On Being Tumblr

On Being Tumblr

On Being with Krista Tippett is a public radio project delving into the human side of news stories + issues. Curated + edited by senior editor Trent Gilliss.

We publish guest contributions. We edit long; we scrapbook. We do big ideas + deep meaning. We answer questions.

We've even won a couple of Webbys + a Peabody Award.

The Struggle for Change and the Struggle to Resist Change: Untold Stories from Mississippi

by Nancy Rosenbaum, producer

"I saw them in the deep South. People who were considered backward, unable to do anything became the creators of a new possibility for the whole nation. When I think about Tienanmen Square and Prague, I realize that those folks in Mississippi and Alabama who were considered useless, were able to speak to the world."
Vincent Harding, theologian and civil rights activist

Old Miss Students Protesting Against IntegrationOrdinary heroes of the civil rights movement who emerged out of Mississippi — people like Fannie Lou Hamer, Medgar Evers, and James Meredith — risked their lives to break the back of racial injustice. Their inspiring stories are the stuff of history books. These were regular people who accomplished extraordinary things in extraordinary times.

What’s less known are the stories of ordinary white Mississippians who tried to preserve segregation. Segregationists weren’t limited to the stereotyped “fat potbellied sheriff who kind of walks around with a gun, and chews tobacco, and throws the N-word around everywhere he goes,” explains Mississippi historian Robby Luckett in American RadioWorks' latest documentary, "State of Siege: Mississippi Whites and the Civil Rights Movement."

Pro-segregation organizing  was entrenched and complex. Government agencies and civic groups formed to thwart integration. Those who resisted risked retribution in different forms, from job loss to social ostracism to physical violence.

Segregationists, says Robby Luckett “came in all shapes and and forms, and were quite savvy. And when you understand that those are the people that the civil rights movement was up against, you understand the kind of challenge they had.”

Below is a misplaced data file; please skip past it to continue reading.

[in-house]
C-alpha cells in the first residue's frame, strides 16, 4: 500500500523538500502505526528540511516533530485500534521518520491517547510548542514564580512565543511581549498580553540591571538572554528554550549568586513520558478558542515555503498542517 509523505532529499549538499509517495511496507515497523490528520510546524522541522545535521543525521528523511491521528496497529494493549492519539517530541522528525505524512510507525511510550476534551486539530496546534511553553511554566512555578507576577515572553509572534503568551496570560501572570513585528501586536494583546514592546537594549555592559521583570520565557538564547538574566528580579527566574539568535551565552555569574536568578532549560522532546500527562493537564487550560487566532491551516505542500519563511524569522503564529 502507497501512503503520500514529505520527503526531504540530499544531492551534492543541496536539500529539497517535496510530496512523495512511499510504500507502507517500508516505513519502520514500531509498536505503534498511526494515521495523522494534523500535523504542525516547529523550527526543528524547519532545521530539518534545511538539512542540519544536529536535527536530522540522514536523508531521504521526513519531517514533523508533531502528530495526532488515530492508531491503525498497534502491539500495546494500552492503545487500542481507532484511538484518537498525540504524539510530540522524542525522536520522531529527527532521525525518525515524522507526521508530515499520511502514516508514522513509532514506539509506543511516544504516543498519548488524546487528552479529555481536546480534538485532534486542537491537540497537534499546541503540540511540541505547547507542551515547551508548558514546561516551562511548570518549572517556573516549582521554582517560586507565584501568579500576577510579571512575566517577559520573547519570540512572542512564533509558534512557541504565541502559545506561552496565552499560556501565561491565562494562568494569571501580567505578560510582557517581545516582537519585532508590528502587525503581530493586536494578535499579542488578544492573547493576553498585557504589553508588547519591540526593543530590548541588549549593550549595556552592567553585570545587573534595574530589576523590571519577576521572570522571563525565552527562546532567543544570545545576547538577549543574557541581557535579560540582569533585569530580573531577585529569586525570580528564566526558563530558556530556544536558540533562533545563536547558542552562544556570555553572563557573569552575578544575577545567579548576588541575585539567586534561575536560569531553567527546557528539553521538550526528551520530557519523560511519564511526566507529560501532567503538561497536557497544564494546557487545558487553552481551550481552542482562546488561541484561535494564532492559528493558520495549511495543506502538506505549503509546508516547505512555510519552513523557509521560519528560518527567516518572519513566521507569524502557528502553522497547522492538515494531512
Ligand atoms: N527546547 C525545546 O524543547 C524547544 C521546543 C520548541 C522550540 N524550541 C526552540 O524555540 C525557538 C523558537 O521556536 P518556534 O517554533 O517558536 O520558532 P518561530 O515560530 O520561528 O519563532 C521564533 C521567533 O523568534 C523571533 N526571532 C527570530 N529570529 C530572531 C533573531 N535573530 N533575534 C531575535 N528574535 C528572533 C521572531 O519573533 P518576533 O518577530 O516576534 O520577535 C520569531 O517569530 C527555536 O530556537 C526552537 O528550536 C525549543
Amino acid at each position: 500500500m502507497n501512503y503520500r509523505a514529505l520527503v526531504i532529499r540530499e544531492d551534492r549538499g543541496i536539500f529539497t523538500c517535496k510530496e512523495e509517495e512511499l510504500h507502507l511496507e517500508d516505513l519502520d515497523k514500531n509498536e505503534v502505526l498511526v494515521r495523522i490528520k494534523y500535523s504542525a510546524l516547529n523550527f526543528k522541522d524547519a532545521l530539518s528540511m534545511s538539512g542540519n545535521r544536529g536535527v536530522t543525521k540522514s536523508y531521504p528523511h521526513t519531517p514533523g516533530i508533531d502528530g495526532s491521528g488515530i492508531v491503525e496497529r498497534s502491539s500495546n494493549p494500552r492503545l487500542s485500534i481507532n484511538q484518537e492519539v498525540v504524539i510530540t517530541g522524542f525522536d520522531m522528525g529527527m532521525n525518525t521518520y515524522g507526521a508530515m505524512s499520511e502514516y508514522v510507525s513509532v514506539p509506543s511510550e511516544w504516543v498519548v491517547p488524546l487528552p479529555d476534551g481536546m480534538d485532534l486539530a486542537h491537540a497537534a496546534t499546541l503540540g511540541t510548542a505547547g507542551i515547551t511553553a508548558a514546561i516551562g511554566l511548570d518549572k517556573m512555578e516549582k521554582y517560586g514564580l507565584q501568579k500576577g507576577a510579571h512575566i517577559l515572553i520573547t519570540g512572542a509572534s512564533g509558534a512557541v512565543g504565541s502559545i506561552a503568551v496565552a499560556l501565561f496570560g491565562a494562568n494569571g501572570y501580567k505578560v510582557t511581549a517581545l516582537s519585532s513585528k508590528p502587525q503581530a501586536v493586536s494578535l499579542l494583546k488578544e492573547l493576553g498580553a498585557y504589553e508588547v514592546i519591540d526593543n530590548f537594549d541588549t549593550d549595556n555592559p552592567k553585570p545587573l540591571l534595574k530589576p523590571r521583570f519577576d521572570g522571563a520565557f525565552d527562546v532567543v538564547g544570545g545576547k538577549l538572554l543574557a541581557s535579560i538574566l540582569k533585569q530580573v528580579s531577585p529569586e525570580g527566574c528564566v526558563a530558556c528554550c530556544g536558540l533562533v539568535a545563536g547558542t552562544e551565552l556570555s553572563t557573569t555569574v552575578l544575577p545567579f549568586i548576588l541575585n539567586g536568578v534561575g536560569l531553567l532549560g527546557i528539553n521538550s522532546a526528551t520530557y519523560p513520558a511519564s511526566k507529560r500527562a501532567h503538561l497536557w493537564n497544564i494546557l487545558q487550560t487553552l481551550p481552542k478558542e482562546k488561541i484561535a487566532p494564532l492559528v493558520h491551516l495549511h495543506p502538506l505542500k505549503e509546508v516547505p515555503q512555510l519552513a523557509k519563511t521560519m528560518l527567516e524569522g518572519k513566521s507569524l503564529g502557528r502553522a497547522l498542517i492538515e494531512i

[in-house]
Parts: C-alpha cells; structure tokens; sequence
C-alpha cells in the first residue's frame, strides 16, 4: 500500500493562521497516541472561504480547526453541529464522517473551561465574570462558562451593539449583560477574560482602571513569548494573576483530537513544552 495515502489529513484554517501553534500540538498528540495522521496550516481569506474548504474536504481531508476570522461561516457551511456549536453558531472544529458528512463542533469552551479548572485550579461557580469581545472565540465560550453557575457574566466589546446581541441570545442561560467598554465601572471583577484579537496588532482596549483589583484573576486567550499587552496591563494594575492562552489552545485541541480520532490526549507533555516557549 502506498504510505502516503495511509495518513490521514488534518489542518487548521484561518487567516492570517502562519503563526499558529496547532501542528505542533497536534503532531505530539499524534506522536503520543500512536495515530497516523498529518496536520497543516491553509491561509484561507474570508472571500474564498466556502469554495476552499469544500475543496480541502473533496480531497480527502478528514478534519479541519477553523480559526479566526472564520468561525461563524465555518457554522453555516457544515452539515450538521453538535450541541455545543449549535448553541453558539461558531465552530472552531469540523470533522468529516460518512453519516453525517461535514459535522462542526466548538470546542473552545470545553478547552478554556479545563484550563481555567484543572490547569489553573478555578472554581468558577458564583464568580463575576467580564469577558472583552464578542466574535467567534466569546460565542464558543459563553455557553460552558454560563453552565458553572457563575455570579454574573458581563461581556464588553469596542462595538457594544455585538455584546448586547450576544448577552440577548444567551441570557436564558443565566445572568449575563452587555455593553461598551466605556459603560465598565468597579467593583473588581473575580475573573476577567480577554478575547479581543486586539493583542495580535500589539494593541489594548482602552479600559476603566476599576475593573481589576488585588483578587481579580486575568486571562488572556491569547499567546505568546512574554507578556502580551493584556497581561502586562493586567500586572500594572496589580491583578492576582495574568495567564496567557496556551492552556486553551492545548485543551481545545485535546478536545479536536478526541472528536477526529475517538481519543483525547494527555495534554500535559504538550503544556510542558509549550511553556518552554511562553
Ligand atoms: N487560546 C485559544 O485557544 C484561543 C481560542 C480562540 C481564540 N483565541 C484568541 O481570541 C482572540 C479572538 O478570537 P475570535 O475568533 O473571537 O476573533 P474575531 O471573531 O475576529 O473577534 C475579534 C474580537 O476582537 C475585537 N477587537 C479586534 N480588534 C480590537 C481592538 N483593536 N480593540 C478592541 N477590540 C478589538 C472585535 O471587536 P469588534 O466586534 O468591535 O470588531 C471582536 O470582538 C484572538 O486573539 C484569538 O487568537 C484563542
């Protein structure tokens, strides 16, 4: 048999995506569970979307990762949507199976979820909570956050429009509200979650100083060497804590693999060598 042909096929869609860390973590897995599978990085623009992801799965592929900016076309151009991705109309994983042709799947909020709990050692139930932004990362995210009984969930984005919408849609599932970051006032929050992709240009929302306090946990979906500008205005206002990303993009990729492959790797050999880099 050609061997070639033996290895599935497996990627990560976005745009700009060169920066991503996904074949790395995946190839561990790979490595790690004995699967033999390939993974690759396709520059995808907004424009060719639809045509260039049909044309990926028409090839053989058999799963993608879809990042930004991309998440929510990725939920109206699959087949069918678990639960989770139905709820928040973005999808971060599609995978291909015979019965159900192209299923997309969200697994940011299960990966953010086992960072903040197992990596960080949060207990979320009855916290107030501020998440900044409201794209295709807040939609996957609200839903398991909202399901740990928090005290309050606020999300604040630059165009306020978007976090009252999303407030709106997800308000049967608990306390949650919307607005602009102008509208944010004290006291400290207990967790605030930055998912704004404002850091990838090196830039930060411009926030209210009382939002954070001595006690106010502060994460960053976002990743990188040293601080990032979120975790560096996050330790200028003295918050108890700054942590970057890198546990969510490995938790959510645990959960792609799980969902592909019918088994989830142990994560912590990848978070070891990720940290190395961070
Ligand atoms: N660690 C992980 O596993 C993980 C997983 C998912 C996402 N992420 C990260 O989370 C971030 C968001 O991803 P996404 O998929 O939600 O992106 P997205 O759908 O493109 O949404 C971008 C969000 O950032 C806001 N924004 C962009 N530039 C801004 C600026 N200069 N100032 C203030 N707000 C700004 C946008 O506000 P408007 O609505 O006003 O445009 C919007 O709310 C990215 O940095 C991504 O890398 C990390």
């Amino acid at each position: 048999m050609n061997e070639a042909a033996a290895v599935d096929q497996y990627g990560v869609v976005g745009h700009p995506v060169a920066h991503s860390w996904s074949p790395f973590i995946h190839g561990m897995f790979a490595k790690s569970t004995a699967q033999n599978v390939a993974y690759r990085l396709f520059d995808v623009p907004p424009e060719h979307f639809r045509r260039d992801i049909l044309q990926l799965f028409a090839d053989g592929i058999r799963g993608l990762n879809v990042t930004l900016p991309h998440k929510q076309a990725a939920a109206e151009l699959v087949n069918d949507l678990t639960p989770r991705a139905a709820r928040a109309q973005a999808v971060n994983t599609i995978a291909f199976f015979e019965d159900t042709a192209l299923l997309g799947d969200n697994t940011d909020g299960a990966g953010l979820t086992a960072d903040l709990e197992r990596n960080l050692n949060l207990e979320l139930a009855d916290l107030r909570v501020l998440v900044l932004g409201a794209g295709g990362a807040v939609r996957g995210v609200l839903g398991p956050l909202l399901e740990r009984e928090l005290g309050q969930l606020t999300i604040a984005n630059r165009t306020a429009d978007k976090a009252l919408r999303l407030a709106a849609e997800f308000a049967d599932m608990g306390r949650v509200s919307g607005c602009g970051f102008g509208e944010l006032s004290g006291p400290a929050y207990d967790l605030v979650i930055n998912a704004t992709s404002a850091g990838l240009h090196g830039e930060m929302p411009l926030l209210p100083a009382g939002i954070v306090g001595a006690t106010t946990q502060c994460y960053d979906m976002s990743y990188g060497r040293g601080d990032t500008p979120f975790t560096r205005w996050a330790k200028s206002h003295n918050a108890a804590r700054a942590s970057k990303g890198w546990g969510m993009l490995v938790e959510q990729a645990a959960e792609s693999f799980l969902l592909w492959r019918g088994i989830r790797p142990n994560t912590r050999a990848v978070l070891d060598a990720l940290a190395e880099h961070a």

"State of Siege" untangles the knots of this untold history. It’s useful history to revisit in this moment when citizens are pressuring entrenched regimes to change in the Middle East. Mississippi is arguably the state where segregation was hardest to break. And yet as "State of Siege" concludes, "It is sometimes said that civil-rights activists accomplished more in Mississippi than in any other southern state, because white resistance there was so incredibly fierce, and the road to freedom so very long."

About the image: University of Mississippi students protest against integration on October 1, 1962. (photo: Flip Schulke/Corbis)

Comments
Hard Times, Hard Times (Come Again No More) Kate Moos, Managing Producer
In 1934, on August 16th my mother, Marva Maxwell, turned 18. She had graduated at the top of her class at Sacred Heart High School. That was the public high school in Sacred Heart, Minnesota, in the western, sugar beet-growing part of the state, where her father grew crops for feed and raised beef cattle.
My mom had saved money up in order to attend college a hundred miles north and east of her home town at the Normal School for teacher training at St. Cloud, a little burg on the side of the Mississippi River. She had made money over the years candling and selling eggs and walking beans. If my memory preserves her story accurately, in August of 1934, with her whole life in front of her, she had 200 dollars in the bank, and a scholarship to college. Then the bank closed. It had already been hard times. Now times had gotten worse.
I heard her tell this cautionary tale hundreds, if not thousands, of times over the course of my childhood: when it was time for school to start her father drove her to St. Cloud, dropped her off at the residence hall, Schumacher (which she would later get kicked out of for smoking), and handed her a $20 bill: “I hope everything works out for you here,” he told her, “because we don’t have anything much for you back home on the farm.”
Years later, during World War II, my mother took the train to San Diego and Camp Pendleton where my father was assigned as a Navy dentist, with her first child in tow. They sucked on malt tablets (not the candy but a nutritional supplement) to keep their hunger pangs at bay. From this era of her life came the stories of butter and sugar and gas rationing, and of living off-base in a house where precious avocados and oranges grew on trees in the backyard where she could gather the windfall for lunch.
These stories explain things about my mom — and others of her generation. Like why she always had 6 cans of 12 varieties of Campbell’s soup in the basement pantry at any given moment, and if the supply fell lower than that it was immediately replenished. This was the generation that came home from the world’s greatest war and never threw away another piece of string or aluminum foil so long as they lived.